Centennial Trev All sport climbing27 routes in crag
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A short walk in, and a variety of different cliffs including a spectacular arch. Most routes climbable in wet weather.
Inherited from Blue mountains
At Mt Victoria turn right at the lights and drive along the Darling Causeway till you come to the intersection with the Bells Line of Road at Bell. Turn right (east)as if heading towards Windsor and take the first turn on your left into Sandham Road. Drive along Sandham Rd for the next 3.5km or so until you get GR4559122. On your right there should be a turnoff/firetrail with a white electricity power-pole indicator "384" nailed to a tree. Turn off here after 30m you will reach a clearing for power lines. Continue down the firetrail straight ahead for 200m where you will find 2 small parking bays. Best to leave the car here. Continue walking down the firetrail for about 300metres and then continue along the single foot track till you reach the bend in the ravine/canyon section of the side creek on your left. The arch is on this bend. A more direct approach to the Creekside Sektor rather than walking via the Arch is to take a right hand turn at the last clearing before reaching the arch. It should be marked with a small rock cairn, this path can be followed toward the main creek, down through a small break in the cliffline and down to fixed handlines into the main creek.Then follow acces for Creekside Areas.
Ethic inherited from Blue Mountains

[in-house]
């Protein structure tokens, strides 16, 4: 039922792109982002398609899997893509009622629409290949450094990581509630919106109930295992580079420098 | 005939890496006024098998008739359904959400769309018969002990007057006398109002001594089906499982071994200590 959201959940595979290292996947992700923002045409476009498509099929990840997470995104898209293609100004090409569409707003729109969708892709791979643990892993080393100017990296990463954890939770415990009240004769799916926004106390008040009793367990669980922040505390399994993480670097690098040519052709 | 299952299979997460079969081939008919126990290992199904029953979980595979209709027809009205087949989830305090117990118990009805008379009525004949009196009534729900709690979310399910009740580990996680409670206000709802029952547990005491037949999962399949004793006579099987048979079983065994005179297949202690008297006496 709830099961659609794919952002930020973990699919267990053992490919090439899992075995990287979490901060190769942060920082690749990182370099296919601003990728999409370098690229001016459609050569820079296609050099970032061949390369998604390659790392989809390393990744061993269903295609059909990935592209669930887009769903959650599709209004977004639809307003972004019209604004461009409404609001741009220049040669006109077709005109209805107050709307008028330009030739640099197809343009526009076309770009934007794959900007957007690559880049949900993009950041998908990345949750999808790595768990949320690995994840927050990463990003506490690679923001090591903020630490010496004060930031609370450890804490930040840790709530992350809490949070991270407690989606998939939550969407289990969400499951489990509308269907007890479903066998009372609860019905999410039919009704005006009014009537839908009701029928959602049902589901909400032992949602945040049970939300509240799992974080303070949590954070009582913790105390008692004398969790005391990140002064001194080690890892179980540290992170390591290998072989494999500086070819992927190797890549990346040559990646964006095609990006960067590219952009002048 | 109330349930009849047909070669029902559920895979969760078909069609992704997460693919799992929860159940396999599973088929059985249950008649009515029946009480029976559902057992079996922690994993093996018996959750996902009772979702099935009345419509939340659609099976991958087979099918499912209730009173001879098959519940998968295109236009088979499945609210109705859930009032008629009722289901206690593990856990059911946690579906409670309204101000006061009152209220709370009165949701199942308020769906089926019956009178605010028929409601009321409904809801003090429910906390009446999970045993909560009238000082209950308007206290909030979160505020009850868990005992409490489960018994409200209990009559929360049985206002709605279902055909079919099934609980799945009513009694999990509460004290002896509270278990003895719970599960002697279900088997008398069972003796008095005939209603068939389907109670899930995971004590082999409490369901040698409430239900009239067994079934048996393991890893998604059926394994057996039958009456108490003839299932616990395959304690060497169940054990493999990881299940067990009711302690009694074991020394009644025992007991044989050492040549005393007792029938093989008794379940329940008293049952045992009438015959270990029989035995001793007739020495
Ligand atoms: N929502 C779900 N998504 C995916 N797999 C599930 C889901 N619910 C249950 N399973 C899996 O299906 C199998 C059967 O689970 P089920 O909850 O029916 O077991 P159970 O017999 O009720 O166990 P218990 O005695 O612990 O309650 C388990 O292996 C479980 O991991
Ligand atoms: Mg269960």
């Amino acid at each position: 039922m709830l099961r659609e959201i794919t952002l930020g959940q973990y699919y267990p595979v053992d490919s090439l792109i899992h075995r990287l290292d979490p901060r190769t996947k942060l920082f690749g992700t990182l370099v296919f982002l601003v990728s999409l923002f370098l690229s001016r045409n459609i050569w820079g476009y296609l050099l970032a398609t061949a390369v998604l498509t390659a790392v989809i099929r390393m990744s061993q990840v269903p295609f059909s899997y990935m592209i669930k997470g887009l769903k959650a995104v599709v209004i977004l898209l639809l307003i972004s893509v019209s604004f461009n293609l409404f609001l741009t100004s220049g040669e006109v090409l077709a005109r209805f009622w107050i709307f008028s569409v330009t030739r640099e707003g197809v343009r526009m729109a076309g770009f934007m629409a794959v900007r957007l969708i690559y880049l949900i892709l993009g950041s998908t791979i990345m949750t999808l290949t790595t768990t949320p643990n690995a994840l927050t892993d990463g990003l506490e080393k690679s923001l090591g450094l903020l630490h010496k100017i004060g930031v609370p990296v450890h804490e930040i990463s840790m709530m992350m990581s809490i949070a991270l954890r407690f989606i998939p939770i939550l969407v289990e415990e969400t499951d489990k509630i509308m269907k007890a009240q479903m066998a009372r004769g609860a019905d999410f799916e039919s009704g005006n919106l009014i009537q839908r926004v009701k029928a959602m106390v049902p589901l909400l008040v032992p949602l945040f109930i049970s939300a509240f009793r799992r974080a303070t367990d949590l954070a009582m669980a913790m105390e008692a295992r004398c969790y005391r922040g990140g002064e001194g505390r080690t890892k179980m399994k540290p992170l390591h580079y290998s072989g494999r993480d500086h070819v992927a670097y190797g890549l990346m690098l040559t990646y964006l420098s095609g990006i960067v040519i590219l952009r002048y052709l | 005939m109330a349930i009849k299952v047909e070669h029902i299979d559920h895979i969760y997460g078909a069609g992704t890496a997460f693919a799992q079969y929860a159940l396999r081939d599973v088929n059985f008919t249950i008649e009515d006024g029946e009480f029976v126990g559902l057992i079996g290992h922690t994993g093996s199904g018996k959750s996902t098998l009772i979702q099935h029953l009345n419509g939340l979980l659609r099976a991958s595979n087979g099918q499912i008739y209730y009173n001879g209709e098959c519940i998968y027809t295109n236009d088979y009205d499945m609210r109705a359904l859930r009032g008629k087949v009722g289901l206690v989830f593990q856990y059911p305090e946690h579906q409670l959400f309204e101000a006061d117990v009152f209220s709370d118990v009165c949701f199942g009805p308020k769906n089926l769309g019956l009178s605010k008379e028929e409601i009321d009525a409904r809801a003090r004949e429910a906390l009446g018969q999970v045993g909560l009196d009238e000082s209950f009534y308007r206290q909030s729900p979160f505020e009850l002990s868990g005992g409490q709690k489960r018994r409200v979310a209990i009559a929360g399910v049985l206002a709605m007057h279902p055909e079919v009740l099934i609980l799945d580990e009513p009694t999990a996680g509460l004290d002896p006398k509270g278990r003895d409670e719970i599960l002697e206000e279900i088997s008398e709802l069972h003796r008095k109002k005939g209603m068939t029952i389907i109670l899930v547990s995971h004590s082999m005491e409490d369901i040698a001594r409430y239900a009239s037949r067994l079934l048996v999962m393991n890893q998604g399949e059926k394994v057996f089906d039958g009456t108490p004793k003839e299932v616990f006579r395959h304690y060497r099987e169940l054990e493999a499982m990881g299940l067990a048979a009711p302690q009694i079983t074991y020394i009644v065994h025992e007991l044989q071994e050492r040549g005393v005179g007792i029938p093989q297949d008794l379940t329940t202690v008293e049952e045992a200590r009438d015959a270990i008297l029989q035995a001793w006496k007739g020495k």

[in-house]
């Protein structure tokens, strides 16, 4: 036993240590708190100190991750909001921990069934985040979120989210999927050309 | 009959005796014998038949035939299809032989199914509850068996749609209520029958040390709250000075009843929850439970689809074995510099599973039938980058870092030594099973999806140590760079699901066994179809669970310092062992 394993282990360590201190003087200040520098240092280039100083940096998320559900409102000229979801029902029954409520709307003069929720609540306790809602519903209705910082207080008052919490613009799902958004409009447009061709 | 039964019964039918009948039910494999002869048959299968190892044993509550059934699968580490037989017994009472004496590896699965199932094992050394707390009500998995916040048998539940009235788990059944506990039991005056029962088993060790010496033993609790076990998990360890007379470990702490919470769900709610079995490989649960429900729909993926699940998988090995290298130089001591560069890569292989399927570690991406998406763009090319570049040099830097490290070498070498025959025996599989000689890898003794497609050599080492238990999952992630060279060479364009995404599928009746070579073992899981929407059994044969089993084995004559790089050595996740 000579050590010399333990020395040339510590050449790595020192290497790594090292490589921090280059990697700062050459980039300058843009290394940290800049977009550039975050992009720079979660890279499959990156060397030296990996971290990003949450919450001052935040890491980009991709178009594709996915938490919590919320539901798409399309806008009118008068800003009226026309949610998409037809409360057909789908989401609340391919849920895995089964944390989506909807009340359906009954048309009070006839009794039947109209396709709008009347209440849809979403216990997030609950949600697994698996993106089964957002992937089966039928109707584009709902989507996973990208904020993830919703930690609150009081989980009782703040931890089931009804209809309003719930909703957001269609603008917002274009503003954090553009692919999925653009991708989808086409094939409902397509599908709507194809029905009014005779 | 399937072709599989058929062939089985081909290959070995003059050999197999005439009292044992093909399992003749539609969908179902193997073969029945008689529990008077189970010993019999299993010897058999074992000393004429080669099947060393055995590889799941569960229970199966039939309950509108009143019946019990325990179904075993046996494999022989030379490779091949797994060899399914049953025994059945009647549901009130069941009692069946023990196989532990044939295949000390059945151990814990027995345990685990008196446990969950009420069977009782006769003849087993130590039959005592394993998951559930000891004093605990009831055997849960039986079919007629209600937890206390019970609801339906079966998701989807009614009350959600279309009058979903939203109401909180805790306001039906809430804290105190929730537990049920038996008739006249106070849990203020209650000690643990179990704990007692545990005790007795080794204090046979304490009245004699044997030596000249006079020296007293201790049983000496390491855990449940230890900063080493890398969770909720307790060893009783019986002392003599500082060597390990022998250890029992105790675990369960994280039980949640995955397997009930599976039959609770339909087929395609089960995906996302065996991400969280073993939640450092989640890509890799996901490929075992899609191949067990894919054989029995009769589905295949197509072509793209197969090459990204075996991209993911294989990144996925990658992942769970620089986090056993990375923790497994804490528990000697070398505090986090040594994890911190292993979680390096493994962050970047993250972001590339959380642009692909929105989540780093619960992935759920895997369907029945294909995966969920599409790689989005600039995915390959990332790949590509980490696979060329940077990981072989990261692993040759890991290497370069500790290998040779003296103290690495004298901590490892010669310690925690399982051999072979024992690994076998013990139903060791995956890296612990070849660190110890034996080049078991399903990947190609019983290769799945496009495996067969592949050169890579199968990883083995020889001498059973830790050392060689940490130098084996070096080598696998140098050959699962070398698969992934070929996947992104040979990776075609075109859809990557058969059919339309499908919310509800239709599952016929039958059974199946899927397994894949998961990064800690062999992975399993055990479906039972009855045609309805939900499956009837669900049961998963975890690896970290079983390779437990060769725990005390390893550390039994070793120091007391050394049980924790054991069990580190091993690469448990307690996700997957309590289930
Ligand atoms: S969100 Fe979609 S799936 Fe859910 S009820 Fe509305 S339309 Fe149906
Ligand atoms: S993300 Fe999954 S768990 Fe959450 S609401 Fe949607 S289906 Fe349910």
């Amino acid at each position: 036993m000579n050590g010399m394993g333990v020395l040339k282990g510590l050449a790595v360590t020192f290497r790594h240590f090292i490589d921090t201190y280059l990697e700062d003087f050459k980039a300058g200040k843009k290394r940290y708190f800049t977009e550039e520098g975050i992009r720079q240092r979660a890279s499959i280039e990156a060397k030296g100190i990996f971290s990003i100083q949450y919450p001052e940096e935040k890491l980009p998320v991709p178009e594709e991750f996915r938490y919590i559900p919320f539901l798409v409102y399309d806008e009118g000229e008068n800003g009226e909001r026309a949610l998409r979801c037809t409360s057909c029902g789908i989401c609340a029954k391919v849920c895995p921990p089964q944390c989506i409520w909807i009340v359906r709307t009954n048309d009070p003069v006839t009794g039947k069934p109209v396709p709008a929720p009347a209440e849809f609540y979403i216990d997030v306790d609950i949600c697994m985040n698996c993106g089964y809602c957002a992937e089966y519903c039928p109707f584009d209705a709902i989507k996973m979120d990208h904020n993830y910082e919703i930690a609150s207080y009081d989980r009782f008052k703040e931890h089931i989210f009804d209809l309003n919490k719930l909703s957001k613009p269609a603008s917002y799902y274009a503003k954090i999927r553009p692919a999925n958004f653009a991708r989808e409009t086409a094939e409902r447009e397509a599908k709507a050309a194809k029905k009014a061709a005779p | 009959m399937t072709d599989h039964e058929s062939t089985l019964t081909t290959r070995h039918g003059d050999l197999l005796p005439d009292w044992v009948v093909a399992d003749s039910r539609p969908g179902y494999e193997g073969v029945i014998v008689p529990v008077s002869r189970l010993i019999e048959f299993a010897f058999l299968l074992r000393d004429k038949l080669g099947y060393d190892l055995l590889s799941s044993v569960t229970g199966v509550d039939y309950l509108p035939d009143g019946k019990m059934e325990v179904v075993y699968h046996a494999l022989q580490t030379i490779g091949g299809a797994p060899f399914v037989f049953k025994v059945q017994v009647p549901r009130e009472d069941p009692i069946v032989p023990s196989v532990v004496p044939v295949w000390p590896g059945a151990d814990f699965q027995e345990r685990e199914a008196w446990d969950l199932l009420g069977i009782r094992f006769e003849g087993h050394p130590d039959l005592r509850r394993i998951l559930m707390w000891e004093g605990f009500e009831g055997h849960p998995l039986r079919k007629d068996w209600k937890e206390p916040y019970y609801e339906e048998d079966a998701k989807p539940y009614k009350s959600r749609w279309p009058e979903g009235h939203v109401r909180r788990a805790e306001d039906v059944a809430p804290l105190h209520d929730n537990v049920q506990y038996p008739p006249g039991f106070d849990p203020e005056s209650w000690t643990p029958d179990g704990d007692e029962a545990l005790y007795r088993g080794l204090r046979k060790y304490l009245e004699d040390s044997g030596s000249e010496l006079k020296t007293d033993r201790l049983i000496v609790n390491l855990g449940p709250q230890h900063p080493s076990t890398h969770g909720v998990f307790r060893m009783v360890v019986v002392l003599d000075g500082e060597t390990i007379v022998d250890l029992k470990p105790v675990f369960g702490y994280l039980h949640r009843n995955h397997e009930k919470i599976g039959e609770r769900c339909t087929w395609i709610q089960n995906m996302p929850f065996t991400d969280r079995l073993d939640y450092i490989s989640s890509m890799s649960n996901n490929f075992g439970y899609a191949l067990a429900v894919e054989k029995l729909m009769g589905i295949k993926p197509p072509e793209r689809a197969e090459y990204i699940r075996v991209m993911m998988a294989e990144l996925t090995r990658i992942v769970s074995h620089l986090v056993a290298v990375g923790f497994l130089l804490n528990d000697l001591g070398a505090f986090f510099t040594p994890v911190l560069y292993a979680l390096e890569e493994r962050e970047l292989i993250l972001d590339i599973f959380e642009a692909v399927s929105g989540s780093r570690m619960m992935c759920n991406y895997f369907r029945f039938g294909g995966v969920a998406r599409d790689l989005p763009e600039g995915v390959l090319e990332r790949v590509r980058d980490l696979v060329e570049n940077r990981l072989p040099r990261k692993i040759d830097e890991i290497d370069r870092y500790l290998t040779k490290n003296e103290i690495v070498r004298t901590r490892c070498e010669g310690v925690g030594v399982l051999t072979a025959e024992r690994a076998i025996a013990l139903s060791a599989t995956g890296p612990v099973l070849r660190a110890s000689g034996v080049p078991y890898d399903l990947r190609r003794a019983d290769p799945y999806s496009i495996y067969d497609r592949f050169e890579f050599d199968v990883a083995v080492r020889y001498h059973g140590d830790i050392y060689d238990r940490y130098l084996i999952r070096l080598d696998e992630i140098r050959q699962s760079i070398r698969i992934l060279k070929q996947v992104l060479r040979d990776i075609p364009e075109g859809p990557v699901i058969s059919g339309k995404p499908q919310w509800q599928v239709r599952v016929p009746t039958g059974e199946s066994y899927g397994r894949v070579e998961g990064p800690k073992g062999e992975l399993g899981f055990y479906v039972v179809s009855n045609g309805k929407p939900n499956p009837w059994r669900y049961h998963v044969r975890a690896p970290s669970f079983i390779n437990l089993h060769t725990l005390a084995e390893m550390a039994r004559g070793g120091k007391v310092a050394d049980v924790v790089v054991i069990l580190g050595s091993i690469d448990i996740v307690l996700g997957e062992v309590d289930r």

Although sport climbing is well entrenched as the most popular form of Blueys climbing, mixed-climbing on gear and bolts has generally been the rule over the long term. Please try to use available natural gear where possible, and do not bolt cracks or potential trad climbs.
Because of the softness of Blue Mountains sandstone, bolting should only be done by those with a solid knowledge of glue-in equipping. A recent fatality serves as a reminder that this is not an area to experiment with bolting.
If you do need to top rope, please do it through your own gear as the wear on the anchors is both difficult and expensive to maintain.
It would be appreciated if brushing of holds becomes part of your climbing routine - do it with a soft bristled brush and never a steel brush!
The removal of vegetation - both from the cliff bases and the climbs - is not seen as beneficial to aesthetics of the environment nor to our access to it. However, the fast growing scrub can conceal walking tracks in mere months, so bringing a pair of secaturs and pruning as you walk is a good way of helping out with the constant task of track maintenance. Some appropriately discreet pruning is a far better alternative then track braiding (which causes far more damage). It's also a good warmup for your forearms!
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